November 7, 2012 by Alex Hoekstra
America really is a remarkable nation. We have a remarkable history – some good, some bad; some surprising, some all-too predictable – and likely a remarkable future (America’s impact will continue to be good, bad and everything in between). No matter what you think of America today, this country is undeniably admirable in what it has accomplished in a relatively short time – the power, influence, wealth; the innovation, the discovery and the achievements of Americans. It’s difficult for me to imagine America as a distinctly different place in terms of economic, political and social status in the world. I laugh at all the #firstworldproblem “tragedies” of this lavish, modern society, but I can’t imagine an America without them. It’s not impossible – we don’t need to look far (we don’t even need to look across national borders) to find that there are places on Earth that would long for “first-world problems” – places where every day is a struggle – places where life is surrounded by and permeated with uncertainty. A different America is the subject of today’s project (which I found timely given the present national focus on America’s collective future) – it’s something I regard as a very interesting thought experiment, and a great story. Check out Home of the Brave, a graphic novel about a fictional third-world America, and back it before November 10.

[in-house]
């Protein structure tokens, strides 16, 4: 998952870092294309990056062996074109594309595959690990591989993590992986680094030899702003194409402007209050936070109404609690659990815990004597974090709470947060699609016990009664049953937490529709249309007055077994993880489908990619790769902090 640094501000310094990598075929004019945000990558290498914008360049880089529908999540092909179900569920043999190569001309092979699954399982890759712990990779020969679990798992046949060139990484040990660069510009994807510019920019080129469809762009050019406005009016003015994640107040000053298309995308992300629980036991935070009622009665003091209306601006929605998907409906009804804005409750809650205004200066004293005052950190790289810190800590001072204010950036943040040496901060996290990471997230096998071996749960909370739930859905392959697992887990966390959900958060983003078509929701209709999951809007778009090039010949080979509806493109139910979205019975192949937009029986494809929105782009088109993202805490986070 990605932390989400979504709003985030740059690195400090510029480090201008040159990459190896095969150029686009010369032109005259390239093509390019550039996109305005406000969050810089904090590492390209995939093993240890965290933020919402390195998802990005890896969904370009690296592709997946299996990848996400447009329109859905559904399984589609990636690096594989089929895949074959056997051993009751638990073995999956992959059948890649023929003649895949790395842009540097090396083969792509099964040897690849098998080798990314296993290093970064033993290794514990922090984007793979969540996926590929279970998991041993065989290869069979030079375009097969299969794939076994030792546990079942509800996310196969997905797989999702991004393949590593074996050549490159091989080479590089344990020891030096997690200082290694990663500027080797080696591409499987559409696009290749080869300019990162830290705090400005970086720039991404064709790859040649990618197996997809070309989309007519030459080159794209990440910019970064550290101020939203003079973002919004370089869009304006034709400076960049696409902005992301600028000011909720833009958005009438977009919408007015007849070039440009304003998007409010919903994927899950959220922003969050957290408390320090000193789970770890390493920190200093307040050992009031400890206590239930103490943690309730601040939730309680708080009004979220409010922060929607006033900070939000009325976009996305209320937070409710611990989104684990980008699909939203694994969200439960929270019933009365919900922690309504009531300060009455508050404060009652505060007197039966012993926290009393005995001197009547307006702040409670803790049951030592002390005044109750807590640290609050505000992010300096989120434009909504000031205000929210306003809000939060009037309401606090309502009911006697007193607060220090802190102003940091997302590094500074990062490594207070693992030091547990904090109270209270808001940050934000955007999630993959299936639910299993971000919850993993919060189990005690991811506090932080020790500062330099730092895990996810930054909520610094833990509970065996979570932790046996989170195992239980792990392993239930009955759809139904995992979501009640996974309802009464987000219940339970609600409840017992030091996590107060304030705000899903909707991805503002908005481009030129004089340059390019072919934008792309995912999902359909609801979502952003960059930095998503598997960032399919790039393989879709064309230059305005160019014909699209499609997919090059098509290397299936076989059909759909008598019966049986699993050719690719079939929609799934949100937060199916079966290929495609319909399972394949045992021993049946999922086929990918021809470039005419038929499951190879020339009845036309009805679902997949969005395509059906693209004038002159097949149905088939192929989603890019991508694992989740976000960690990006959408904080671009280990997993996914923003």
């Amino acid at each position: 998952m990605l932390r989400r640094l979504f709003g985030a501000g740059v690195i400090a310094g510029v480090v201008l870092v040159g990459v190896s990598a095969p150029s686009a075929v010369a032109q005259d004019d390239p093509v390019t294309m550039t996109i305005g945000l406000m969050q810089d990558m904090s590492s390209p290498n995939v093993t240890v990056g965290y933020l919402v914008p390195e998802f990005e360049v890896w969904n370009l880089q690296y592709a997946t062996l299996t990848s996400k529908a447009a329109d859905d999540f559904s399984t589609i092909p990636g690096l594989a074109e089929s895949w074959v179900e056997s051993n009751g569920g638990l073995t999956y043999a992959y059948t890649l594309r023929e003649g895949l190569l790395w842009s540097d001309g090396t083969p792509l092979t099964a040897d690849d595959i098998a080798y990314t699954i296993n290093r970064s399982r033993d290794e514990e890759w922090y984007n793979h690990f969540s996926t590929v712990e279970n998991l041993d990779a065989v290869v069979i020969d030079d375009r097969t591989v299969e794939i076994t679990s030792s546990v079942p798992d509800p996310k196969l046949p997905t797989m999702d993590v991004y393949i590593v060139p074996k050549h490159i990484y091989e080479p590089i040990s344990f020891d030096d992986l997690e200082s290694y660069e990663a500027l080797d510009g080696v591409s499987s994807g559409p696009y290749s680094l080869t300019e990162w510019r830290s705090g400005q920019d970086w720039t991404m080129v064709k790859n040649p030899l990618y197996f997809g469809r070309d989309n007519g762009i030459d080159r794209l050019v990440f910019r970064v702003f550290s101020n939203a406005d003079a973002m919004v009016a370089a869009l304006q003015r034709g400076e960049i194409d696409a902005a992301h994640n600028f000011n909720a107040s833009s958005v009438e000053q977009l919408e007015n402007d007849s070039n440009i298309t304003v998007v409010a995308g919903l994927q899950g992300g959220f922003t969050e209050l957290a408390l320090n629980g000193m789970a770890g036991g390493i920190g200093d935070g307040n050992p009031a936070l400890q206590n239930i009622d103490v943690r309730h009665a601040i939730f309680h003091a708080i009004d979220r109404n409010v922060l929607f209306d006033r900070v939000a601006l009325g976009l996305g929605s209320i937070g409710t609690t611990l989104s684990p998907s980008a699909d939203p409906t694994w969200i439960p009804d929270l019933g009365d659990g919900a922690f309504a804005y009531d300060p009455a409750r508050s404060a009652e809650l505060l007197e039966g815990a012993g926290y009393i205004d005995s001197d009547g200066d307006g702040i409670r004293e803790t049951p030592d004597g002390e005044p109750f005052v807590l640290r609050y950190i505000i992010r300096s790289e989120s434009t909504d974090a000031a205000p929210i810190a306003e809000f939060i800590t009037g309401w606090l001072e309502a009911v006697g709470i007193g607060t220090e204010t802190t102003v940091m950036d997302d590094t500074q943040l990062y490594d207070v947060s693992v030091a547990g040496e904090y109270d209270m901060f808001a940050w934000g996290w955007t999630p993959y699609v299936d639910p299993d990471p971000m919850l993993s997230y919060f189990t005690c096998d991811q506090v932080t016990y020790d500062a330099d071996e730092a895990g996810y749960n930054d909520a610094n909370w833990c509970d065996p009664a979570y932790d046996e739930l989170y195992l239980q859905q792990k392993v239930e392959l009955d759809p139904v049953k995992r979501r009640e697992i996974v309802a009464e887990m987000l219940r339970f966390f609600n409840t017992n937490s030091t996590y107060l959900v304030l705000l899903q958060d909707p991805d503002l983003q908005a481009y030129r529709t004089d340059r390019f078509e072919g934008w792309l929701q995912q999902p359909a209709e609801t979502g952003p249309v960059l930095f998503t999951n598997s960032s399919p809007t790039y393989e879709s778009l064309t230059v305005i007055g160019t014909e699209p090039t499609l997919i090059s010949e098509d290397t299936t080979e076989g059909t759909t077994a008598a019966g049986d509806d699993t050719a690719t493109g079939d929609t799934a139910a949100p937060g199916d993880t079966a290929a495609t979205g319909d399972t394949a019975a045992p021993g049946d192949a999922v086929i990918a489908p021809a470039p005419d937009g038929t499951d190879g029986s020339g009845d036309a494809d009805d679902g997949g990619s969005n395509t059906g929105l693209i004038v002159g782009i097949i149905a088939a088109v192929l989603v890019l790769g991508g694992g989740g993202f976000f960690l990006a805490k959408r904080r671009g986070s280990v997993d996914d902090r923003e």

Home of the Brave begins with the story of Aria Monfort, a 13 year old girl who works 14 hour days, and just learned to read a year ago. She’s also the youngest person in her country to be accepted into a prestigious university, learns trigonometry during her lunch breaks, and may cure some of the world’s deadliest diseases. Aria was just sold into slavery in the poorest country in the world: America.